Bedford TJ design by coasters120 on Shapeways

The Bedford TJ (thanks to Brendan Leach for correcting my error in calling it a TK) flatbed shown above is to 1:76 and looks like a one piece print. It is an interesting model as there are currently few TJ models.

Bedford OL by Transport Models on Shapeways

1:43 scale models are few and far between but provide interesting variants which can often be mixed with bodies and wheel sets off commercial models. The few 1:43 scale models seem to be made of a greater number of parts. The cost of the 1:43 scale models when additional parts needed to finish them off are taken into account are considerably dearer than Oxford Diecast trucks.

MIni Estate by Digitawn on Shapeways

This is a typical OO 1:76 scale model from the Shapeways site. It produced as a solid model with separate wheels. In addition to Minis there are also Transits and other Fords available on the site. The Mini model is certainly more accurate than many ready made models are.

Mercury Montego by Madaboutcars on Shapeways

The Mercury model shown is a digital generation of a 1:87 scale model. It is one of many US prototypes designed by Madaboutcars. All the US models I have seen are solid and  in either 1:43, 1:87 or Continental N scale of 1:160.

The model that I would like to look at in detail today is a 1:76 scale Austin Maestro designed by Alternative Model Railways which is available in 1:87, 1:76, and 1:148 scales. The 1:76 is available with the metal bumper or the plastic bumper, the plastic bumper version being shown here. A 1:76 scale van is also available. Shapeways can print with a wide range of plastics but model designers restrict the materials that can be used for the model and the Maestro can only be purchased made of a high quality plastic which makes the kit quite expensive, it costs nearly as much as four 1:76 Oxford Diecasts or two of the cheaper John Day Vehicle Scenics kits. The justification for the use of the expensive matte translucent plastic is that it shows fine and intricate details better.

The Austin Maestro was codenamed LM10 and was a five-door hatchback produced at Cowley from 1982 to 1987 by British Leyland, and from 1988 until 1994 by Rover Group. It went on to be produced in China until 2007 using a Toyota engine. It shared its platform with the MG derivatives as well as the Montego saloon.  It replaced both the Maxi and the Allegro and was fitted with engines from 1.3 to 2.0 litres.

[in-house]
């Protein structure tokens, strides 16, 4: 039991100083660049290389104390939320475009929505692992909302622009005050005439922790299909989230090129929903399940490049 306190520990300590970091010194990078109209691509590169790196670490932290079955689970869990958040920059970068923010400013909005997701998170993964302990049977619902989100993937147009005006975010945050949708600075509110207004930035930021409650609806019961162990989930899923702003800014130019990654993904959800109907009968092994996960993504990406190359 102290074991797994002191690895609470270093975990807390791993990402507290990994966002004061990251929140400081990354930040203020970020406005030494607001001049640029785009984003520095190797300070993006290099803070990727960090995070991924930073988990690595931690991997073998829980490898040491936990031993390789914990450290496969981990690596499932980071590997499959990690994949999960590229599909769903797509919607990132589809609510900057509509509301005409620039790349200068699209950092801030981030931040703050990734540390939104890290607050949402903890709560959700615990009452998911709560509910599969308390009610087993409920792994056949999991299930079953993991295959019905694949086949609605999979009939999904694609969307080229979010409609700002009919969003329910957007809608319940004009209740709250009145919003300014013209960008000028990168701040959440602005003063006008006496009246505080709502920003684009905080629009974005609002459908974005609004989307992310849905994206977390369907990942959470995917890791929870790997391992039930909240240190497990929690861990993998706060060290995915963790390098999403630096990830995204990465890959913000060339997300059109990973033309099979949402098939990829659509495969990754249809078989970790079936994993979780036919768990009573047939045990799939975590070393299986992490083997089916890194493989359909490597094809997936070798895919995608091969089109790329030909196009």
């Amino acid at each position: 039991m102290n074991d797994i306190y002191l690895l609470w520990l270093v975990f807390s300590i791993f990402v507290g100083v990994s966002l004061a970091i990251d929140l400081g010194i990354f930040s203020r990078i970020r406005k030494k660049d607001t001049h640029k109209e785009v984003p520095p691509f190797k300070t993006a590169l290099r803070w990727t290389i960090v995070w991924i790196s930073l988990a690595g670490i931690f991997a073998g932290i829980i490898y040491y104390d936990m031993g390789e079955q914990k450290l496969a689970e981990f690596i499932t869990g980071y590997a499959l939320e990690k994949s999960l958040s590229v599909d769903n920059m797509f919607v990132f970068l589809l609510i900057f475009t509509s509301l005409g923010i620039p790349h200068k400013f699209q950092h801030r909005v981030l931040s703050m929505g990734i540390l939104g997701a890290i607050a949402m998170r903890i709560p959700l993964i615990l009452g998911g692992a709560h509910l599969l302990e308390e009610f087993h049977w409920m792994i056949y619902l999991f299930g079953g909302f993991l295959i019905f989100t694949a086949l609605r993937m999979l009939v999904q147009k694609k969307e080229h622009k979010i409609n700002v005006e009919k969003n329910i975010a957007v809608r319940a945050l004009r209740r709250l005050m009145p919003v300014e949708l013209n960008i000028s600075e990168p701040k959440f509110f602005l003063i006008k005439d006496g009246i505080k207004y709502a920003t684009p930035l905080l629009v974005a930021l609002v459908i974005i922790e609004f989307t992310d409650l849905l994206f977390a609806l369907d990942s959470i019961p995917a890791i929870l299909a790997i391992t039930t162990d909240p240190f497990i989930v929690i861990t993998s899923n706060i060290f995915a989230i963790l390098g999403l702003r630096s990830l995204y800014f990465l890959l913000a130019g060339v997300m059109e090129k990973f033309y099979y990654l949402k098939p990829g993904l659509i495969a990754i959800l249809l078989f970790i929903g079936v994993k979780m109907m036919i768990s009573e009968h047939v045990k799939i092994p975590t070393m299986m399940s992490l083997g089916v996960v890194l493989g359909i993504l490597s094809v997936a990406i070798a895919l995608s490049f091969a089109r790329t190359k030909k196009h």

Models of later Leyland, and Rover group, vehicles are scarce with the only other Maestro models known to me being the contemporary Scalextric and Corgi models. I know of no Montego model or models of the next generation Rover 200, 400, and 600 series cars. These once common cars have all but vanished from the roads now but there are many who remember driving them or as their parents or grandparents car. This generation of UK made vehicles are an opportunity for a small scale producer to fill if Oxford do not do so.

The model supplied is much like the digital illustration below though transluscent. Parts are printed and placed into protective plastic bags with different parts in different bags. As the illustration shows there is no glazing supplied.

Alternative Model Railways Maestro Kit as shown on Shapeways.

Unusually the designer also has a simple assembly diagram on the web site something that few others seem to both with.

Alternative Model Railways Maestro Assembly schematic on Shapeways

So what was it like making this kit? The first thing to note is that it all fits together quite snugly. The surface finish on the roof and in other areas does show the printing artifacts with the roof in particular having distinct contours. In 1:76 scale or smaller this is not too obvious but in 1:43 it may be a considerable disadvantage.  The kit was very crisply printed and I have few criticisms of the accuracy and quality. As my modelling skills are basic the defects in appearance are mainly from my poor finishing.

The side view of the car has been very well caught. The 3D printing of the side strips, wheels arches and the side ‘scallop’ are all very accurate. As are the window frames, door handles and fuel cap. The very finely printed detail presents a challenge to the average kit maker as many kit designers will make details slightly over scale to make the easier to pick out. This is not the case here so painting side strips and window surrounds proved challenging.

The front view is good though there were some artefacts in the grilles particularly below the bumper. But overall quite an accurate reflection of the fairly plain Maestro front end. No attempt is made to model screen wipers.

At the rear the modelling is simple and no attempt at wiper is made, It is however quite a good shape. The rear lights are supplied as transluscent plastic which has to be painted and fitted into slots. The shape and fit are good but painting them is difficult to this size and a decal to overlay or making them in coloured plastic might be a better solution.

The model’s stance is good and the overall shape excellent. It would have been better if a vacform had been supplied as glazing it is a real challenge. My thanks to Daryle at John Day Vehicle Scenics for giving me some vacforms for lorry cabs to cut down for the front and rear screens which has worked quite well. The side windows have been been glazed using Kristal Klear and because of the size of the gaps it has not created the nice flat surface I had hoped for though it is flush glazed which is the effect I wanted.

Another view of the car shows that the wheels are well finished with the wheel cover often seen on the Maestro in body colour. Again fine rims made painting difficult as a more pronounced rim makes it easier to paint the tyre correctly.